A New Zealand-based agriculturist and businessman highlighted why organic farming could be more sustainable compared with conventional farming.
“The whole thing about certified organic farming is that you are nurturing the soil. It starts and ends with the soil,” Sante New Zealand’s managing director Peter Hope said in a roundtable media discussion in Taguig City last March 6.
Hope, who manages a 400-hectare certified organic barley farm in New Zealand, said that organic farming reduces soil erosion unlike conventional farming since the former does not use chemical pesticides or fertilizers.
“There hasn’t been one input of pesticides, chemical pesticides, or chemical fertilizers on that farm for 14 years, which is a very rare and cool thing,” Hope said.
Apart from reducing the threat of soil degradation, the Food and Agriculture Organization (FAO) of the United Nations said that organic farming contributes to mitigating the greenhouse effect and global warming through its ability to sequester carbon in the soil.
FAO added that since organic farming does not use non-organic pesticides, this farming method can also help prevent contamination of bodies of water.
Rodale Institute also said that organic farming has a smaller carbon footprint.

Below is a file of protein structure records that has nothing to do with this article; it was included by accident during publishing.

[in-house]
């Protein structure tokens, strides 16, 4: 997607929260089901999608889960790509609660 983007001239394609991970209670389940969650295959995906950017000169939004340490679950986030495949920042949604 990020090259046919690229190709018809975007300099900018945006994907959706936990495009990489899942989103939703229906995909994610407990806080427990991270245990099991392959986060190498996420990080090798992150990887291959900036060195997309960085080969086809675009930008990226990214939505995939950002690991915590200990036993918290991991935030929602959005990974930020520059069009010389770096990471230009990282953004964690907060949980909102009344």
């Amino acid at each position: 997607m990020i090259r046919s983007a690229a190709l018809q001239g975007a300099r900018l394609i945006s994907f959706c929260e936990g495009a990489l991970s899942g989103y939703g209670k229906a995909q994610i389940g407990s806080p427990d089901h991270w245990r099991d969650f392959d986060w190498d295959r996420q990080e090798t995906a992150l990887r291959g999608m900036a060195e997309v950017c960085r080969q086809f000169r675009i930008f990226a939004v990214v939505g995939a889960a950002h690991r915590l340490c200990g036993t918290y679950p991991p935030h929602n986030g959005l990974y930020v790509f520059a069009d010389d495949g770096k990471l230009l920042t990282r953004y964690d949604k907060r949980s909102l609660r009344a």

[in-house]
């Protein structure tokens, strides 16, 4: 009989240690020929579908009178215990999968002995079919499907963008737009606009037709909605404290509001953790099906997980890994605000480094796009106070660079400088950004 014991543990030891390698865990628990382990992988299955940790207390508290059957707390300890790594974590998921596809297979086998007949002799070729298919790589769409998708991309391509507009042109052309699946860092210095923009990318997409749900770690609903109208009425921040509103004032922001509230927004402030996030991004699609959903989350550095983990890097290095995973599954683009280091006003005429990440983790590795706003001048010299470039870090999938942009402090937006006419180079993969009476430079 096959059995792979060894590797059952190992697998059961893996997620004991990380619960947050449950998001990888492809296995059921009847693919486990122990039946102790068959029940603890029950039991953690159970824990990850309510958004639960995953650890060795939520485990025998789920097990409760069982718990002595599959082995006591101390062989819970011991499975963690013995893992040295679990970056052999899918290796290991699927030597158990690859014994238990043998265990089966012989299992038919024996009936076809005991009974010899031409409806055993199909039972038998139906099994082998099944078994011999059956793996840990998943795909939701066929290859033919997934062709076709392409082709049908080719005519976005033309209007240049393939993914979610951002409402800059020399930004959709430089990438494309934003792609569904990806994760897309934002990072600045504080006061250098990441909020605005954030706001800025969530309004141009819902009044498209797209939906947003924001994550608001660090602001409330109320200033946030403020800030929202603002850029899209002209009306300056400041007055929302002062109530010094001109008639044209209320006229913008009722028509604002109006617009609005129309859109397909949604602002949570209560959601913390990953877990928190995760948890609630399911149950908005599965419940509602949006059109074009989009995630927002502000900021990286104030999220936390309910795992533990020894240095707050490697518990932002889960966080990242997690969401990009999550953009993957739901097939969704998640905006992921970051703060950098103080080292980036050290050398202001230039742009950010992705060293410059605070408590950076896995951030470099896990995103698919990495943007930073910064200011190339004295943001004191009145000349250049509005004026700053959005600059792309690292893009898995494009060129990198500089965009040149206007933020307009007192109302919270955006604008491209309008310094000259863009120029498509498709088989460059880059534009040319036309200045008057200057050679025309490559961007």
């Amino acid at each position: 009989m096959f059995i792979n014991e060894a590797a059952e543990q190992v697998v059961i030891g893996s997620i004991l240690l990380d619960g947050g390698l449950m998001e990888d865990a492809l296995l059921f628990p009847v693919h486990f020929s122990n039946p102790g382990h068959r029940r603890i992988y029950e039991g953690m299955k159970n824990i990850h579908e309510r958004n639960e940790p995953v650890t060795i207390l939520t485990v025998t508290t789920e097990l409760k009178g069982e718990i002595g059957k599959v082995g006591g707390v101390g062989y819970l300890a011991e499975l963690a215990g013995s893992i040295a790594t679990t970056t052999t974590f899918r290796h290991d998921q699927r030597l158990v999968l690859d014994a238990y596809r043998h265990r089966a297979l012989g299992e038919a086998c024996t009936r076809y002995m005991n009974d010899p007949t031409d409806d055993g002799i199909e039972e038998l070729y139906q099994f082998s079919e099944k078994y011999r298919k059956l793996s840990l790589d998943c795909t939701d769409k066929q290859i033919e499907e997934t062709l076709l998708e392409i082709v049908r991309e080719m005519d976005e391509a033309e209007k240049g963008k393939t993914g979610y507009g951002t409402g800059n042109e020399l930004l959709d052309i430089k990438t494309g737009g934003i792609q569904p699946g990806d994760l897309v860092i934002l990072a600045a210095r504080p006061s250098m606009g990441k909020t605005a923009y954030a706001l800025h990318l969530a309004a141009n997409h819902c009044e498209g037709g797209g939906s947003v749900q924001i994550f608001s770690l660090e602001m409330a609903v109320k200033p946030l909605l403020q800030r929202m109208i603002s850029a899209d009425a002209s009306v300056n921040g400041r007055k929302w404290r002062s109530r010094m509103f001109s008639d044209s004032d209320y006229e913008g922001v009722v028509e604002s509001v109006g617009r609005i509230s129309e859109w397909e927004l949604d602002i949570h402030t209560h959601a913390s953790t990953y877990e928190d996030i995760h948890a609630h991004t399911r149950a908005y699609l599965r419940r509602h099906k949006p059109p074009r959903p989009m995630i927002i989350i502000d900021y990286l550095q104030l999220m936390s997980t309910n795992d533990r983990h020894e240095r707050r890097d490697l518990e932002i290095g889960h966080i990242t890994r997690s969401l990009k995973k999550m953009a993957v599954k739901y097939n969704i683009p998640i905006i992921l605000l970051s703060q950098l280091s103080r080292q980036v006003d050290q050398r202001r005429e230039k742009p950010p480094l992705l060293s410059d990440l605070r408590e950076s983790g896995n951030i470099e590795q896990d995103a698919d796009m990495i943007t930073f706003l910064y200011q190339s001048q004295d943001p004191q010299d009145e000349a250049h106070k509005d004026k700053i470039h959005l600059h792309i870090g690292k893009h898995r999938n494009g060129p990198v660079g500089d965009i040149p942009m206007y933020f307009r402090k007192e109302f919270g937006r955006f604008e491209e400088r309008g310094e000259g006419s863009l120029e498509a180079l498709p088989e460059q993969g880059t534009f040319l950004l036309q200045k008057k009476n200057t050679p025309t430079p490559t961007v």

Ethics in farming
Meanwhile, Hope emphasized the value of ethics in farming. He shared that they are not engaged in “factory farming” or an intensive agriculture approach to maximize productivity and minimize production costs.
Sante New Zealand’s managing director said that he thinks people, especially the youth, are becoming more environmentally conscious when it comes to buying products.
“I think that’s the sort of thing that young people really want to know. They want to know that we’ve got an ethic, and the way that we farm and the way that we produce [products],” he said.
Aside from complying with ethics in farming, a research scientist at the Columbia University Center for Climate Systems Research cited that organic farming is challenged by how it could meet the needs of the people.
“For organic farming to be successful, agribusinesses would have to find the balance between the costs involved and also, its carbon footprint, while taking into consideration the overall need to meet the high demands for food,” said Alexander Ruane in a news report.
“That’s tough because the goal of organic farming in developed countries currently is about meeting the needs of those who can afford the luxury to buy the highest quality food. If the needs of this luxury interfere with the need to feed the entire population, then you have the potential for conflicts,” he added.